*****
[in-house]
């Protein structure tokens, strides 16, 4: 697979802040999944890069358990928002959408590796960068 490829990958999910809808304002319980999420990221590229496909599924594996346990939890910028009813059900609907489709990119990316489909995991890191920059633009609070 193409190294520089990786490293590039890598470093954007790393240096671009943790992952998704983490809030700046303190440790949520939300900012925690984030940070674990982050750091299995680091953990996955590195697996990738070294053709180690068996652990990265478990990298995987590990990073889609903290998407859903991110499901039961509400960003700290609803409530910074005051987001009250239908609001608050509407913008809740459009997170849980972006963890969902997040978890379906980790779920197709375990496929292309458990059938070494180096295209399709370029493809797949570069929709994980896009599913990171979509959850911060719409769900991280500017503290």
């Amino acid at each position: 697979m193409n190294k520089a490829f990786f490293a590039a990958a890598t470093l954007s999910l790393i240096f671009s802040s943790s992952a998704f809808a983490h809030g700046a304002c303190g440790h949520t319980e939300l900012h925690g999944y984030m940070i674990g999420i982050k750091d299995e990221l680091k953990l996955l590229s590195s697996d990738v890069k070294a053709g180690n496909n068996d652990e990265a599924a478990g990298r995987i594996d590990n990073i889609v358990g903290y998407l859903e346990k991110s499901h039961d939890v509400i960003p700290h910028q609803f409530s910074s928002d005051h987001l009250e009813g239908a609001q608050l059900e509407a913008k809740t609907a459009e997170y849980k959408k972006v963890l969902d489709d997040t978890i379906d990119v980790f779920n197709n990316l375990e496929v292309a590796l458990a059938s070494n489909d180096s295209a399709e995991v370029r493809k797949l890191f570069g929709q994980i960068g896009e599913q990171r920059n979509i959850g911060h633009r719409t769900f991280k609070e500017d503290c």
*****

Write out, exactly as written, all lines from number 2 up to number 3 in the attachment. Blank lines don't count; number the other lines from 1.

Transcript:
């Protein structure tokens, strides 16, 4: 697979802040999944890069358990928002959408590796960068 490829990958999910809808304002319980999420990221590229496909599924594996346990939890910028009813059900609907489709990119990316489909995991890191920059633009609070 193409190294520089990786490293590039890598470093954007790393240096671009943790992952998704983490809030700046303190440790949520939300900012925690984030940070674990982050750091299995680091953990996955590195697996990738070294053709180690068996652990990265478990990298995987590990990073889609903290998407859903991110499901039961509400960003700290609803409530910074005051987001009250239908609001608050509407913008809740459009997170849980972006963890969902997040978890379906980790779920197709375990496929292309458990059938070494180096295209399709370029493809797949570069929709994980896009599913990171979509959850911060719409769900991280500017503290």
């Amino acid at each position: 697979m193409n190294k520089a490829f990786f490293a590039a990958a890598t470093l954007s999910l790393i240096f671009s802040s943790s992952a998704f809808a983490h809030g700046a304002c303190g440790h949520t319980e939300l900012h925690g999944y984030m940070i674990g999420i982050k750091d299995e990221l680091k953990l996955l590229s590195s697996d990738v890069k070294a053709g180690n496909n068996d652990e990265a599924a478990g990298r995987i594996d590990n990073i889609v358990g903290y998407l859903e346990k991110s499901h039961d939890v509400i960003p700290h910028q609803f409530s910074s928002d005051h987001l009250e009813g239908a609001q608050l059900e509407a913008k809740t609907a459009e997170y849980k959408k972006v963890l969902d489709d997040t978890i379906d990119v980790f779920n197709n990316l375990e496929v292309a590796l458990a059938s070494n489909d180096s295209a399709e995991v370029r493809k797949l890191f570069g929709q994980i960068g896009e599913q990171r920059n979509i959850g911060h633009r719409t769900f991280k609070e500017d503290c």